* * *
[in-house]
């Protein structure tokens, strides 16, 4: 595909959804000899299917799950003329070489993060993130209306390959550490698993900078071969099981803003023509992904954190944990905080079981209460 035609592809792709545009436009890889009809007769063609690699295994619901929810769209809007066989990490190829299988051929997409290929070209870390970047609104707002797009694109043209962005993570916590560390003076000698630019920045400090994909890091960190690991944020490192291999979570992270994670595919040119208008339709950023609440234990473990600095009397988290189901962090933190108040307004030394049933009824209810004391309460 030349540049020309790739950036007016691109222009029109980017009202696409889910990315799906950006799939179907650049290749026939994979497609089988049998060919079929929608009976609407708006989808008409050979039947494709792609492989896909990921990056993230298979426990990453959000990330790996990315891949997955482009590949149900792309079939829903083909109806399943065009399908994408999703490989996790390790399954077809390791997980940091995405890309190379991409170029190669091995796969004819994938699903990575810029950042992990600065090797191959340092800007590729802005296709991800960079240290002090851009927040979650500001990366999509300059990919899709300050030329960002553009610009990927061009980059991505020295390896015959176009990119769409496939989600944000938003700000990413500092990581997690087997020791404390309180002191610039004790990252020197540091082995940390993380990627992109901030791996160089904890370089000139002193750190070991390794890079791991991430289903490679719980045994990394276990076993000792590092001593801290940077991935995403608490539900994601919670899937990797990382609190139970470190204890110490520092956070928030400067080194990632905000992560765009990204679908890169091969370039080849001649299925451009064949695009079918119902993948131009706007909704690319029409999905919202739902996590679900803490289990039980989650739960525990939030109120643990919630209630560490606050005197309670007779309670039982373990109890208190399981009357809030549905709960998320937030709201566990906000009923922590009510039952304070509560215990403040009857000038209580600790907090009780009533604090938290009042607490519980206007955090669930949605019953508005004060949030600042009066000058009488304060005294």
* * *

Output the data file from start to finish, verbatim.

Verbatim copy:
[in-house]
């Protein structure tokens, strides 16, 4: 595909959804000899299917799950003329070489993060993130209306390959550490698993900078071969099981803003023509992904954190944990905080079981209460 035609592809792709545009436009890889009809007769063609690699295994619901929810769209809007066989990490190829299988051929997409290929070209870390970047609104707002797009694109043209962005993570916590560390003076000698630019920045400090994909890091960190690991944020490192291999979570992270994670595919040119208008339709950023609440234990473990600095009397988290189901962090933190108040307004030394049933009824209810004391309460 030349540049020309790739950036007016691109222009029109980017009202696409889910990315799906950006799939179907650049290749026939994979497609089988049998060919079929929608009976609407708006989808008409050979039947494709792609492989896909990921990056993230298979426990990453959000990330790996990315891949997955482009590949149900792309079939829903083909109806399943065009399908994408999703490989996790390790399954077809390791997980940091995405890309190379991409170029190669091995796969004819994938699903990575810029950042992990600065090797191959340092800007590729802005296709991800960079240290002090851009927040979650500001990366999509300059990919899709300050030329960002553009610009990927061009980059991505020295390896015959176009990119769409496939989600944000938003700000990413500092990581997690087997020791404390309180002191610039004790990252020197540091082995940390993380990627992109901030791996160089904890370089000139002193750190070991390794890079791991991430289903490679719980045994990394276990076993000792590092001593801290940077991935995403608490539900994601919670899937990797990382609190139970470190204890110490520092956070928030400067080194990632905000992560765009990204679908890169091969370039080849001649299925451009064949695009079918119902993948131009706007909704690319029409999905919202739902996590679900803490289990039980989650739960525990939030109120643990919630209630560490606050005197309670007779309670039982373990109890208190399981009357809030549905709960998320937030709201566990906000009923922590009510039952304070509560215990403040009857000038209580600790907090009780009533604090938290009042607490519980206007955090669930949605019953508005004060949030600042009066000058009488304060005294």